Since return on investment (ROI) is just some fancy spreadsheet thing you won’t need your Web analytics reports to tell you which search terms are bringing in the most visitors and, more importantly, the most leads. That saves you a huge hassle building out campaign-reporting spreadsheets. Also, when you add a new page to your Web site, you won’t get distracted by finding out whether that new content helps attract new visitors via search or whether that page helps you convert visitors to leads. You can create new pages full of content just because you enjoy doing it. See how much nicer it is without worrying about ROI or pesky Web analytics. …CONTINUED

4. Your site is never broken and always functions at 100 percent
Does your site always operate at 100 percent? You never go to it and notice a link that’s broken or a listing that isn’t showing (or a listing that’s always there that shouldn’t be there) or any of the other hassles that you commonly find on Web sites built and maintained by humans? Lucky you! You get a free pass on reading your Web analytics reports.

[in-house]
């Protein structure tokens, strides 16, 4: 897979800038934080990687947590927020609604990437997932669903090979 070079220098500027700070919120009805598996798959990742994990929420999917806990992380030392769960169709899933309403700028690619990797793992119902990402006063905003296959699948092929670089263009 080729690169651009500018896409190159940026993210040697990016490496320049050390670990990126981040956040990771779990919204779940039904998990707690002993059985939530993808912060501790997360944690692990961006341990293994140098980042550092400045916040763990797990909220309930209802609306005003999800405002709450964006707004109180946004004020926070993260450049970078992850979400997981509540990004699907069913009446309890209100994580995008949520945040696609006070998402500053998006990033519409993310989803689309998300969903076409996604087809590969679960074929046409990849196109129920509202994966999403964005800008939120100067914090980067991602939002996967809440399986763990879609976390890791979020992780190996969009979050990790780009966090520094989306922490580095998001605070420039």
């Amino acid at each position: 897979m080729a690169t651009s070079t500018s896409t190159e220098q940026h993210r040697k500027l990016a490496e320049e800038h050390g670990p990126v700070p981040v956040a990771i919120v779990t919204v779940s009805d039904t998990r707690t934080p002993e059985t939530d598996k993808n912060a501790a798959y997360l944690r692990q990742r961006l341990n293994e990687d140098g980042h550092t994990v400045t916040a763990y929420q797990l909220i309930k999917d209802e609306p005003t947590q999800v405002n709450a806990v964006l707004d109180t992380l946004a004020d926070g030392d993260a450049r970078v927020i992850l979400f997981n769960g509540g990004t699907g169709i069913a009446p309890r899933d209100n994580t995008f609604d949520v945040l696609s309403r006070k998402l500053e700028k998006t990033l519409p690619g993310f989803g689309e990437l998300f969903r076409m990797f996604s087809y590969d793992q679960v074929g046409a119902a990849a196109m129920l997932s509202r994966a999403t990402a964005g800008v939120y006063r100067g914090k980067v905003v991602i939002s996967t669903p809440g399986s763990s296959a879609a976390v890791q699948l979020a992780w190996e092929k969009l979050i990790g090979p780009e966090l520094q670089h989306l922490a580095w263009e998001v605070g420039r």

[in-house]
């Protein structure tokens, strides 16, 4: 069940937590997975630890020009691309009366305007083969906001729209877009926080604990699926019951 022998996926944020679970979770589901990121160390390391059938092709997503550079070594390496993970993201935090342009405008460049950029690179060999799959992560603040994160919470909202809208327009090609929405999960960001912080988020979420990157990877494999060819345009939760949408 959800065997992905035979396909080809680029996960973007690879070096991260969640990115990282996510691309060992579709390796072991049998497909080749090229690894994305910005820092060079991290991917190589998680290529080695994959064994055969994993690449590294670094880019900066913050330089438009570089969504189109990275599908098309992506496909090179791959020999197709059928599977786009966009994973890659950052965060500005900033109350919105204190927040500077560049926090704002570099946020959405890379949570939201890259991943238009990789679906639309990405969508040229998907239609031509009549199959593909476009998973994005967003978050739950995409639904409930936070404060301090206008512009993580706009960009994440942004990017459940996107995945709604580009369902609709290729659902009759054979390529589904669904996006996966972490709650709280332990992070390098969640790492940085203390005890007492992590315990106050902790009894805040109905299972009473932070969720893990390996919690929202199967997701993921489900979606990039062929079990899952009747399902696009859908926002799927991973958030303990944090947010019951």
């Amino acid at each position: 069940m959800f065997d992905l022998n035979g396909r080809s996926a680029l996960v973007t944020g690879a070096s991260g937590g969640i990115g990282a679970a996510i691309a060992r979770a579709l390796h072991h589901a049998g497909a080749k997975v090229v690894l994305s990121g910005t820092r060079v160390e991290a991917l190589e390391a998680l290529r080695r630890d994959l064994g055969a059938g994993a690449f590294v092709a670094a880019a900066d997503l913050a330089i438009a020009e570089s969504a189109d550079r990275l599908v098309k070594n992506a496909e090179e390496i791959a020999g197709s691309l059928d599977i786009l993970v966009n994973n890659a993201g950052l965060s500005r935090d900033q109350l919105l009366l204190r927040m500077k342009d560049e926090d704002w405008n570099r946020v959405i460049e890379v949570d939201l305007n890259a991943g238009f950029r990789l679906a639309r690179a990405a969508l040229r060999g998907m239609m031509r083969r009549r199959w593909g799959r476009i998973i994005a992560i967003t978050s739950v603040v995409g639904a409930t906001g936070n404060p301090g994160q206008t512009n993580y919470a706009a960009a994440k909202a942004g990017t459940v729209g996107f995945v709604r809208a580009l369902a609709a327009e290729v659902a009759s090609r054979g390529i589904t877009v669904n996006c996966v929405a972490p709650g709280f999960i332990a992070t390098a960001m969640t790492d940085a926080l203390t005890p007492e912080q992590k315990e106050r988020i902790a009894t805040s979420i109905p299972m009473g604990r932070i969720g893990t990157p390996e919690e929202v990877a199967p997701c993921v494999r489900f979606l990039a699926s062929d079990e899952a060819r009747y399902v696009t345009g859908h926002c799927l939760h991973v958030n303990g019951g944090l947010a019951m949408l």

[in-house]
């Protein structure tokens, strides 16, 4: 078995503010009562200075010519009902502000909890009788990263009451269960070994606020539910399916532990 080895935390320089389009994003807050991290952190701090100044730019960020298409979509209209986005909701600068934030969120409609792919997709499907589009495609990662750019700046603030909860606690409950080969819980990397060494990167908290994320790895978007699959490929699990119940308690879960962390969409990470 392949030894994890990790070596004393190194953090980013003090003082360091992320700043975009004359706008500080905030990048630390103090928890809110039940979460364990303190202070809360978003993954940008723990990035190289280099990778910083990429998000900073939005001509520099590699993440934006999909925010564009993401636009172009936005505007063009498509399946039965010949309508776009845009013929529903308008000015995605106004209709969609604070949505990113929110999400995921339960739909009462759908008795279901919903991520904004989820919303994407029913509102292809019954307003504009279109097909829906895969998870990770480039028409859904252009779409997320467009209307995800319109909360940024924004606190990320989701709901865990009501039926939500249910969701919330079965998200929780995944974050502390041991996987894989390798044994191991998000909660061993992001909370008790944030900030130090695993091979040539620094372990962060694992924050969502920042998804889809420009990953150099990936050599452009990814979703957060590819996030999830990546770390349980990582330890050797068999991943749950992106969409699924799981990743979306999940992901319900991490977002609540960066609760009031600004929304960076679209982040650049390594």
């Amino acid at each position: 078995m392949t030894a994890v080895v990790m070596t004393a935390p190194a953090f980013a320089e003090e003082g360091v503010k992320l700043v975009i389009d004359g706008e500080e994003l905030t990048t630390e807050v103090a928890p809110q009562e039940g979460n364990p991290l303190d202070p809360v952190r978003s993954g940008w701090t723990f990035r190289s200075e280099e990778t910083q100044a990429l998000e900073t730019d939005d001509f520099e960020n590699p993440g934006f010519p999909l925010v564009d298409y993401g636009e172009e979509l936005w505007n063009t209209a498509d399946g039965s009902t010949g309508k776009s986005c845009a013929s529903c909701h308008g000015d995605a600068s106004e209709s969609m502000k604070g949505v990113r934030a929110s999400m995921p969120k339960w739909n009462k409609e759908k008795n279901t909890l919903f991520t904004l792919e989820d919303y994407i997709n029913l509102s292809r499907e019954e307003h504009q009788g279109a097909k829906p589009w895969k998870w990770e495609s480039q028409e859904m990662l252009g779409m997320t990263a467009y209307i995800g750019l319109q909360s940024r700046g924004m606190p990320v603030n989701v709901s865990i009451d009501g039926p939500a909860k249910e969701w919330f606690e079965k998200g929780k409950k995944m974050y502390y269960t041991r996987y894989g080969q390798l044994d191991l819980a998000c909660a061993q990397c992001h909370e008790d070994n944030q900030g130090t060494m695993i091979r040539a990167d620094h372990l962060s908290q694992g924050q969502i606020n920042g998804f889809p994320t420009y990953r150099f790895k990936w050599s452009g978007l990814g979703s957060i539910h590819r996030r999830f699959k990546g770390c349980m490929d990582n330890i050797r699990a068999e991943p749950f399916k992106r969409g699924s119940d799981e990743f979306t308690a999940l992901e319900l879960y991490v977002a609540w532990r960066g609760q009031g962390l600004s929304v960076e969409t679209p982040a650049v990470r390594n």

Since your site is never ever broken, you won’t need to use Web analytics as an early-warning system that, for some reason, the "404 Page Not Found" is the second most popular page on your site. You also won’t be needing to use Web analytics to see which page visitors were on just before they ended up on the black-hole 404 page. Most importantly, you won’t have to pay anyone to figure out what’s wrong with your site, now that you know there’s a problem.

Please post the name of your Web development team in the comments and remember to send them a very nice end-of-year bonus. Think of the time they’re saving you from reading dreary old Web stat reports!